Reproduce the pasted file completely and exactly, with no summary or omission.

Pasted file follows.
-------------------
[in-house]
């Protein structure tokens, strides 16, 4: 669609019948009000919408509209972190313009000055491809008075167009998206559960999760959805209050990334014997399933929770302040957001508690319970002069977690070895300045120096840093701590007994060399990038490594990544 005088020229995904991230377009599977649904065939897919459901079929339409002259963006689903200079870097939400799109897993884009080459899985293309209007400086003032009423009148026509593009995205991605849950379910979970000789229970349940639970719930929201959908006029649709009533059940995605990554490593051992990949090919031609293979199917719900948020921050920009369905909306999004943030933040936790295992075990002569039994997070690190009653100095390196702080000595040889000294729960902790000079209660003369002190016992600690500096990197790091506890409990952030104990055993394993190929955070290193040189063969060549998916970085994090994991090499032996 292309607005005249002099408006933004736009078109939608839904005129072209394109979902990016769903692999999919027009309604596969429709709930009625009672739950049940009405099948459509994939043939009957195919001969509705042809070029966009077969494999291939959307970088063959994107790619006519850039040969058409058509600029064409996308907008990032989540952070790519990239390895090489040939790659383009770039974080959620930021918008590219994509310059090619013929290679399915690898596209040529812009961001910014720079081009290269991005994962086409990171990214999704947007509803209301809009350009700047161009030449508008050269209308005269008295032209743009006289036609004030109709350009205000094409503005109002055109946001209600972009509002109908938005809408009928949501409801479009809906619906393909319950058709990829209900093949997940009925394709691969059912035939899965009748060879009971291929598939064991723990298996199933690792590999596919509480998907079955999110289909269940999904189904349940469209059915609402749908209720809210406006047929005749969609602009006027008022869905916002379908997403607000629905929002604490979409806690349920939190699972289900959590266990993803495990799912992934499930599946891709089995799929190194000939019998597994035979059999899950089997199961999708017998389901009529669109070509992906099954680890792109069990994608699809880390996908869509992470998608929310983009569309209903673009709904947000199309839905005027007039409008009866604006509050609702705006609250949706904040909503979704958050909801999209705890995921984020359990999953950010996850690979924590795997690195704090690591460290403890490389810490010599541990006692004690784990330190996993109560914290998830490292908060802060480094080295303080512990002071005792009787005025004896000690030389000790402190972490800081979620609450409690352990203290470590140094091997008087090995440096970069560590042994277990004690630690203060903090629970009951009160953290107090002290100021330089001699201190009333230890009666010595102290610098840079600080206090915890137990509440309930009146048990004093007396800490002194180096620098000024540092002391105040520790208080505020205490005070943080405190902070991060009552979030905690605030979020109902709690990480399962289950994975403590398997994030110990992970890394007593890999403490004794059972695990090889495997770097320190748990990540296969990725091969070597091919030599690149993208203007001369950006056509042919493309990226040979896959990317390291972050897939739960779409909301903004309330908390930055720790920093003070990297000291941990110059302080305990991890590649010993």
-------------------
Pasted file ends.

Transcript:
[in-house]
């Protein structure tokens, strides 16, 4: 669609019948009000919408509209972190313009000055491809008075167009998206559960999760959805209050990334014997399933929770302040957001508690319970002069977690070895300045120096840093701590007994060399990038490594990544 005088020229995904991230377009599977649904065939897919459901079929339409002259963006689903200079870097939400799109897993884009080459899985293309209007400086003032009423009148026509593009995205991605849950379910979970000789229970349940639970719930929201959908006029649709009533059940995605990554490593051992990949090919031609293979199917719900948020921050920009369905909306999004943030933040936790295992075990002569039994997070690190009653100095390196702080000595040889000294729960902790000079209660003369002190016992600690500096990197790091506890409990952030104990055993394993190929955070290193040189063969060549998916970085994090994991090499032996 292309607005005249002099408006933004736009078109939608839904005129072209394109979902990016769903692999999919027009309604596969429709709930009625009672739950049940009405099948459509994939043939009957195919001969509705042809070029966009077969494999291939959307970088063959994107790619006519850039040969058409058509600029064409996308907008990032989540952070790519990239390895090489040939790659383009770039974080959620930021918008590219994509310059090619013929290679399915690898596209040529812009961001910014720079081009290269991005994962086409990171990214999704947007509803209301809009350009700047161009030449508008050269209308005269008295032209743009006289036609004030109709350009205000094409503005109002055109946001209600972009509002109908938005809408009928949501409801479009809906619906393909319950058709990829209900093949997940009925394709691969059912035939899965009748060879009971291929598939064991723990298996199933690792590999596919509480998907079955999110289909269940999904189904349940469209059915609402749908209720809210406006047929005749969609602009006027008022869905916002379908997403607000629905929002604490979409806690349920939190699972289900959590266990993803495990799912992934499930599946891709089995799929190194000939019998597994035979059999899950089997199961999708017998389901009529669109070509992906099954680890792109069990994608699809880390996908869509992470998608929310983009569309209903673009709904947000199309839905005027007039409008009866604006509050609702705006609250949706904040909503979704958050909801999209705890995921984020359990999953950010996850690979924590795997690195704090690591460290403890490389810490010599541990006692004690784990330190996993109560914290998830490292908060802060480094080295303080512990002071005792009787005025004896000690030389000790402190972490800081979620609450409690352990203290470590140094091997008087090995440096970069560590042994277990004690630690203060903090629970009951009160953290107090002290100021330089001699201190009333230890009666010595102290610098840079600080206090915890137990509440309930009146048990004093007396800490002194180096620098000024540092002391105040520790208080505020205490005070943080405190902070991060009552979030905690605030979020109902709690990480399962289950994975403590398997994030110990992970890394007593890999403490004794059972695990090889495997770097320190748990990540296969990725091969070597091919030599690149993208203007001369950006056509042919493309990226040979896959990317390291972050897939739960779409909301903004309330908390930055720790920093003070990297000291941990110059302080305990991890590649010993």